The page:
House education leader gives up on 'voucher' plan for this year

Rogers: 'I still believe in it very much'

The dome of the State Capitol building in Des Moines is shown on Tuesday, January 13, 2015. (Adam Wesley/The Gazette)
The dome of the State Capitol building in Des Moines is shown on Tuesday, January 13, 2015. (Adam Wesley/The Gazette)
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DES MOINES — House Republican legislation to establish education savings grants, often called vouchers, for K-12 students in Iowa has been quashed — at least for this year.

House Education Committee Chairman Walt Rogers, R-Cedar Falls, who has been pushing educational savings accounts for the past few years pulled the bill from his Thursday agenda, citing lack of support from committee members including Republicans.

Although the bill’s failure to win committee approval in the House before Friday’s funnel deadline likely ends action on vouchers this year, a similar bill is alive in the Senate Appropriations Committee.

Appropriations bills are not subject to the self-imposed funnel deadline for non-money legislation that requires the backing of a standing committee in the House or Senate to be eligible for further debate.

“It’s a big paradigm shift,” Rogers said of the concept that would allow parents to use public dollars for private school tuition and expenses. “I’ve got some members who are still not fully there where I’m at.”

The legislation found supporters in private, religious schools across the state and in school choice advocates.

“We continue to believe that every family should have the ability to choose an education that best fits the needs of their child or children regardless of their economic situation,” said Nick Ireland, spokesman for Xavier Catholic Schools. “An education savings grant program would really help families in our community who currently do not have real choice in education to finally have one.”


Trish Wilger, the executive director of Iowa Advocates for Choice In Education, said she was disappointed by its failure in the House.

“I think the state’s budget outlook probably had something to do with it,” Wilger said. “And also, it’s a large undertaking and it takes a lot of time to get people to understand and accept a transformative program, like what’s proposed in that bill.”

Rep. Sharon Steckman, D-Mason City, said the fiscal impact concerned lawmakers.

“People support choice. I support choice,” Steckman said, “but using public funds for some of those choices is not where our money should be going.”

The state already spends about $54 million of tax money a year supporting private schools and students.

She thought it was obvious early on that the bill didn’t have enough support to get out of committee.

“I think a lot of it was theatrics,” she said. “You know, ‘Here’s the bill, we’re going to talk about it, get it to the floor for debate.’ I don’t think the votes were there to ever make it happen.”

Calling it a “little defeat,” Rogers said he will continue to work on the legislation. “I still believe in it very much.”

Wilger, too, said she expects the push for a school voucher program will continue.

“There’s definitely strong interest in it, and I know the fight to give parents and children these education opportunities and choices they need will continue,” Wilger said. “We’ll all be back and talking about this again in the future.”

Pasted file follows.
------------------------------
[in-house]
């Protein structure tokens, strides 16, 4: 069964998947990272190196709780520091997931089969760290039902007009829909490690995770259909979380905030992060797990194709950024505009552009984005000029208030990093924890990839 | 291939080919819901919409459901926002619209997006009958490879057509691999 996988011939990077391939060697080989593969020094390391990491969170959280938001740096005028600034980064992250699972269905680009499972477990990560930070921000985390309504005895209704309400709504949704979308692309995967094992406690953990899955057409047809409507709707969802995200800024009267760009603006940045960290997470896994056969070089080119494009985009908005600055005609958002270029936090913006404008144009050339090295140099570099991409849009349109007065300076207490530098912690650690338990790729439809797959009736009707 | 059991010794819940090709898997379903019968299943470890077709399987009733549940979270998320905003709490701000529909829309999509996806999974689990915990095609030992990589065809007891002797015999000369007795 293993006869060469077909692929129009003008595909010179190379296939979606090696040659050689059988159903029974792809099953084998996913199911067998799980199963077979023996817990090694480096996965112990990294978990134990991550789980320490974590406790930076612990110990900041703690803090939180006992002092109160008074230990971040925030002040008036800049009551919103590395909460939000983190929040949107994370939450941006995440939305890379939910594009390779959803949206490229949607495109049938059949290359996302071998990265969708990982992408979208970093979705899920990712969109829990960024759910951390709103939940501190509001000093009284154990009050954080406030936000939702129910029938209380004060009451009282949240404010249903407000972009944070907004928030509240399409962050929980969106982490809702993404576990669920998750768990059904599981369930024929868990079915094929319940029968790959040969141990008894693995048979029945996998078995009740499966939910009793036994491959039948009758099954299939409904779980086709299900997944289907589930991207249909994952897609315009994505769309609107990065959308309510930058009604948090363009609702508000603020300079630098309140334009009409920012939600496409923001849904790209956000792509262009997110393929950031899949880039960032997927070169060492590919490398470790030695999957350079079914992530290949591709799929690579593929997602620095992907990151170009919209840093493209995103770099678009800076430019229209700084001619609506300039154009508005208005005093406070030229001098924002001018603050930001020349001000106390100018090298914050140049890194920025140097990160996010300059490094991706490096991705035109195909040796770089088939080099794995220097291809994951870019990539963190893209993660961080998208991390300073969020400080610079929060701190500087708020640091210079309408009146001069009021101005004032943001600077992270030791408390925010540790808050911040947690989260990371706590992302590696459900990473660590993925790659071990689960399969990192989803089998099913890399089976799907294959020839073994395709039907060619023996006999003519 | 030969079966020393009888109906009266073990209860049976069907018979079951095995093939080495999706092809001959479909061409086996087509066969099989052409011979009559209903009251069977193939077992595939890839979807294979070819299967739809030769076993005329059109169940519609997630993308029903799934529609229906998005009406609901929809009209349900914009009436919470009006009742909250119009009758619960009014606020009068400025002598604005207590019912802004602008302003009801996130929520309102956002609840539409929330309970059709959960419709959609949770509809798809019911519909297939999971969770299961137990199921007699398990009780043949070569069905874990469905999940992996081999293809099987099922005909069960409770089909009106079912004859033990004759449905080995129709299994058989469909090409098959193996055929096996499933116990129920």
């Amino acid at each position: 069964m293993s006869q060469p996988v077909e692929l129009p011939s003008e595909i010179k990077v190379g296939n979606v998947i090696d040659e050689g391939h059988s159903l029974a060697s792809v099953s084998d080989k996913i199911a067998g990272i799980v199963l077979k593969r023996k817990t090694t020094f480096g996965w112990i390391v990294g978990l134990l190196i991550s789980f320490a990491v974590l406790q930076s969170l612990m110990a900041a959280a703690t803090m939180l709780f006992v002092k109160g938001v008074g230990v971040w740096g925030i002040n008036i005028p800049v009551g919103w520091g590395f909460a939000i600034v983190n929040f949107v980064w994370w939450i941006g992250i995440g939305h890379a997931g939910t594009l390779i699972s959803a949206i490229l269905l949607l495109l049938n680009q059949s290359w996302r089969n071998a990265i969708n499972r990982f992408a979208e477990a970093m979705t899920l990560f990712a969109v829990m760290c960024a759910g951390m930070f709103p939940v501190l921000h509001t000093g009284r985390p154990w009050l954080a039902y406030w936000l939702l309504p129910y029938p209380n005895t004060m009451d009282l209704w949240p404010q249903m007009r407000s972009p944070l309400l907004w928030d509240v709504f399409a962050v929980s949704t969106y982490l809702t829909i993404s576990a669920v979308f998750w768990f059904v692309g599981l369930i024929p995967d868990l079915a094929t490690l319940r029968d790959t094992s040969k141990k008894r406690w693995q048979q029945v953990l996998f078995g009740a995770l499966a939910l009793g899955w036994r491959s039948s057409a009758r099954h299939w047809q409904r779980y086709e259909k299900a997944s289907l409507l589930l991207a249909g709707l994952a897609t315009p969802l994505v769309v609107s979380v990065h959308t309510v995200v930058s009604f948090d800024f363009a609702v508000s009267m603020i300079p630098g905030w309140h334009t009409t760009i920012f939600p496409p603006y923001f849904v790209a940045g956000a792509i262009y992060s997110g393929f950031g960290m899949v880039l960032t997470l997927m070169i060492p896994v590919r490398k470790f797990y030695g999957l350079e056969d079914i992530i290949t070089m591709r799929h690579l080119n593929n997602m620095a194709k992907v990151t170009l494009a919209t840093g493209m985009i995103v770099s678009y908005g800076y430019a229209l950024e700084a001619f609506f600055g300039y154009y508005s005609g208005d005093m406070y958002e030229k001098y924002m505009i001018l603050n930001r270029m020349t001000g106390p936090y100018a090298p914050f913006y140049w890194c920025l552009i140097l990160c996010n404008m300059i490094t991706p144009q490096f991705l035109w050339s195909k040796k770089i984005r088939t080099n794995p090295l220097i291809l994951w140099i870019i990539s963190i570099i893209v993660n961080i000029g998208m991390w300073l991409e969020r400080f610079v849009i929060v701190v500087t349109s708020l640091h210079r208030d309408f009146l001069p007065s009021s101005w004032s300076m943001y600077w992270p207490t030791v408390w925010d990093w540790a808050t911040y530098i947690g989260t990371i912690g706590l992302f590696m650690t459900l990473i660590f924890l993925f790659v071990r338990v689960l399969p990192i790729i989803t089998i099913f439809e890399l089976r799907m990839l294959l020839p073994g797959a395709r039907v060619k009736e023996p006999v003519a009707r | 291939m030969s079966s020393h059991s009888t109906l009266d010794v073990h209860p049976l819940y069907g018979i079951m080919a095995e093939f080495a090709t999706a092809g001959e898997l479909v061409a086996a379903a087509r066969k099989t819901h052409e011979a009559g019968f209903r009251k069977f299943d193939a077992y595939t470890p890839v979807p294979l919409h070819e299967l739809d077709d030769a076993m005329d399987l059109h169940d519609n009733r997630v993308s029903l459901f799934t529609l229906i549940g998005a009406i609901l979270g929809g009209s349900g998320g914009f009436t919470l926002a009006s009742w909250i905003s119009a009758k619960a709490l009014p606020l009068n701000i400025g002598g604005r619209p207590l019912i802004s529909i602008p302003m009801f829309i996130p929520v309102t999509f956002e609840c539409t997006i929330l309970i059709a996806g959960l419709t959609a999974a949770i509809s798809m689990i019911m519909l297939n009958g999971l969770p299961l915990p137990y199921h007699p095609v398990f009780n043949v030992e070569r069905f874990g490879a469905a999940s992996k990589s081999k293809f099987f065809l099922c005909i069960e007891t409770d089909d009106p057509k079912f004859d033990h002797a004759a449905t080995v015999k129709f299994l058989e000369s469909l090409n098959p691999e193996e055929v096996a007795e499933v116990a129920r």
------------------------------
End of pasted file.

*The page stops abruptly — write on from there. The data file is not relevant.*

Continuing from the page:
Earlier this week, an Education subcommittee approved House Study Bill 651 3-2 on party lines. The savings grants, worth up to $5,000 per student, would have allowed parents to use state dollars to pay for private school tuition and related expenses.

To many public school advocates, the proposal was taken as an assault on Iowa’s public districts. Tammy Wawro, the president of the Iowa State Education Association, the state’s largest teachers union, said any program diverting resources from public schools to private entities “is a problem.”

“The uncertainty that this would bring as far as students going in and out of our school systems, the fact that taxpayers would be funding private, religious choices for other people, that would open such a can of worms that it scares me for Iowa,” Wawro said.

The Legislature plans to increase funding to public K-12 education by 1 percent, or $32 million, for the 2018-19 school year. That’s about $6,700 per student from the state next fiscal year, though costs per student vary by district.

For members of the House Education Committee, concerns were both financial and philosophical, Rogers said.

“Some still believe some of the misleading things that are out there like it’s going to gut public education and destroy rural schools,” Rogers said. “I don’t think there is any data to actually back that up.”

About 34,000 Iowa children are enrolled in non-public schools, according to the Iowa Department of Education, but the grants would not be available to many of them.

Instead, they would be available only to students already enrolled in public schools and new kindergartners enrolling in private schools for the first time. Early estimates showed the program would cost about $17 million.


Although Wawro said the bill’s failure in the House was a win for public education, she said she hopes the people who spoke out in opposition to the program don’t grow quiet.

“I’m hesitant to feel extremely relieved for our public schools and our students because there are always ways that something could come back before the end of session,” Wawro said. “ … I don’t want anyone to let up their guard.”

l Comments: (319) 398-8375; james.lynch@thegazette.com

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